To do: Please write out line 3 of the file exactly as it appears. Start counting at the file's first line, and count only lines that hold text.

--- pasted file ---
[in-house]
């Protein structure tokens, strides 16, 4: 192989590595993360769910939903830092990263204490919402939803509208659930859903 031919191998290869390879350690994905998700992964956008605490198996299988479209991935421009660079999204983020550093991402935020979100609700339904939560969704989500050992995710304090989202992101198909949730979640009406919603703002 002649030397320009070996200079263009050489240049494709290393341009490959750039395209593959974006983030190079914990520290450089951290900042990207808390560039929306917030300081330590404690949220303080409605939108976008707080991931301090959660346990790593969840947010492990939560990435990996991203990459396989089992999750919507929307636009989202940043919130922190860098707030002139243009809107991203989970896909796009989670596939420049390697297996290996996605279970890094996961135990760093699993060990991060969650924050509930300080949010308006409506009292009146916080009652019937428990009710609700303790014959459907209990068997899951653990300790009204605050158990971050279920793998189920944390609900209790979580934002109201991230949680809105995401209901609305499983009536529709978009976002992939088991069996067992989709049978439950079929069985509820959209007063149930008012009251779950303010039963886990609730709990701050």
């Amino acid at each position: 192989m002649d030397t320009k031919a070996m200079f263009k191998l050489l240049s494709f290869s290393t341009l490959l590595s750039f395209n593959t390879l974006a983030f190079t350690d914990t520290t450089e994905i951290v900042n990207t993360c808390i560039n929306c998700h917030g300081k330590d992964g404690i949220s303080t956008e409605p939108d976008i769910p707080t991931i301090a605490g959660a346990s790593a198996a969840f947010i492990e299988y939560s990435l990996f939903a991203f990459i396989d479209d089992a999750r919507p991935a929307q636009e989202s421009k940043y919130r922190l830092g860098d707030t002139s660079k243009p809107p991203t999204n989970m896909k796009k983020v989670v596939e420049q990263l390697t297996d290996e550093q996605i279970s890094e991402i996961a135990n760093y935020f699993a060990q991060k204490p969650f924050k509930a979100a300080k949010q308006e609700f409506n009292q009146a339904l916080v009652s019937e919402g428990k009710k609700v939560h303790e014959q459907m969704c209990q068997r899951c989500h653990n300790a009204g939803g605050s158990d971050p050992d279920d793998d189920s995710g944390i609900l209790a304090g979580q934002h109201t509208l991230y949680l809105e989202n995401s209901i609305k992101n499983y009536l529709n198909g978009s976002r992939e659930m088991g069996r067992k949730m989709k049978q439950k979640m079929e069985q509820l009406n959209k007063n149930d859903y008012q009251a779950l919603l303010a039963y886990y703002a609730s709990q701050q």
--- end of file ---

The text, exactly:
């Amino acid at each position: 192989m002649d030397t320009k031919a070996m200079f263009k191998l050489l240049s494709f290869s290393t341009l490959l590595s750039f395209n593959t390879l974006a983030f190079t350690d914990t520290t450089e994905i951290v900042n990207t993360c808390i560039n929306c998700h917030g300081k330590d992964g404690i949220s303080t956008e409605p939108d976008i769910p707080t991931i301090a605490g959660a346990s790593a198996a969840f947010i492990e299988y939560s990435l990996f939903a991203f990459i396989d479209d089992a999750r919507p991935a929307q636009e989202s421009k940043y919130r922190l830092g860098d707030t002139s660079k243009p809107p991203t999204n989970m896909k796009k983020v989670v596939e420049q990263l390697t297996d290996e550093q996605i279970s890094e991402i996961a135990n760093y935020f699993a060990q991060k204490p969650f924050k509930a979100a300080k949010q308006e609700f409506n009292q009146a339904l916080v009652s019937e919402g428990k009710k609700v939560h303790e014959q459907m969704c209990q068997r899951c989500h653990n300790a009204g939803g605050s158990d971050p050992d279920d793998d189920s995710g944390i609900l209790a304090g979580q934002h109201t509208l991230y949680l809105e989202n995401s209901i609305k992101n499983y009536l529709n198909g978009s976002r992939e659930m088991g069996r067992k949730m989709k049978q439950k979640m079929e069985q509820l009406n959209k007063n149930d859903y008012q009251a779950l919603l303010a039963y886990y703002a609730s709990q701050q």